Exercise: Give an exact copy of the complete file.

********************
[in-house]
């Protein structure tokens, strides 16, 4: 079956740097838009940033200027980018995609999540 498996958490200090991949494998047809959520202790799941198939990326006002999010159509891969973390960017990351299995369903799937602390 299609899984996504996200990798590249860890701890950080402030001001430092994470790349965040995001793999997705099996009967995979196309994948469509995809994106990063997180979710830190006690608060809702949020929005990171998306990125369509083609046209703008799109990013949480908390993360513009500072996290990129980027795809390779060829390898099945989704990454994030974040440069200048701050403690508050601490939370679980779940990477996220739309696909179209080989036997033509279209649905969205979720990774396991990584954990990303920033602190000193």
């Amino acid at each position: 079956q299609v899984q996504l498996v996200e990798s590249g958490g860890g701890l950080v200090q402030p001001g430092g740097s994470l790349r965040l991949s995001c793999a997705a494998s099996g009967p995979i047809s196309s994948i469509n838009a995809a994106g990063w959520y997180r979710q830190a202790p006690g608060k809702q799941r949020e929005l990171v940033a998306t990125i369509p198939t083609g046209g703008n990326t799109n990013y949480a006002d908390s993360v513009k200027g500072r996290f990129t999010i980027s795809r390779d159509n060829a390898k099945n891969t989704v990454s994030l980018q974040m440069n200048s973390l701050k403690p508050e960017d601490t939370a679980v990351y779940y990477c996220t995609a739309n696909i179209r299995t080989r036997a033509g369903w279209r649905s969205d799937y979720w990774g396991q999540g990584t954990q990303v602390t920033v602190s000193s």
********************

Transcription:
[in-house]
């Protein structure tokens, strides 16, 4: 079956740097838009940033200027980018995609999540 498996958490200090991949494998047809959520202790799941198939990326006002999010159509891969973390960017990351299995369903799937602390 299609899984996504996200990798590249860890701890950080402030001001430092994470790349965040995001793999997705099996009967995979196309994948469509995809994106990063997180979710830190006690608060809702949020929005990171998306990125369509083609046209703008799109990013949480908390993360513009500072996290990129980027795809390779060829390898099945989704990454994030974040440069200048701050403690508050601490939370679980779940990477996220739309696909179209080989036997033509279209649905969205979720990774396991990584954990990303920033602190000193």
């Amino acid at each position: 079956q299609v899984q996504l498996v996200e990798s590249g958490g860890g701890l950080v200090q402030p001001g430092g740097s994470l790349r965040l991949s995001c793999a997705a494998s099996g009967p995979i047809s196309s994948i469509n838009a995809a994106g990063w959520y997180r979710q830190a202790p006690g608060k809702q799941r949020e929005l990171v940033a998306t990125i369509p198939t083609g046209g703008n990326t799109n990013y949480a006002d908390s993360v513009k200027g500072r996290f990129t999010i980027s795809r390779d159509n060829a390898k099945n891969t989704v990454s994030l980018q974040m440069n200048s973390l701050k403690p508050e960017d601490t939370a679980v990351y779940y990477c996220t995609a739309n696909i179209r299995t080989r036997a033509g369903w279209r649905s969205d799937y979720w990774g396991q999540g990584t954990q990303v602390t920033v602190s000193s």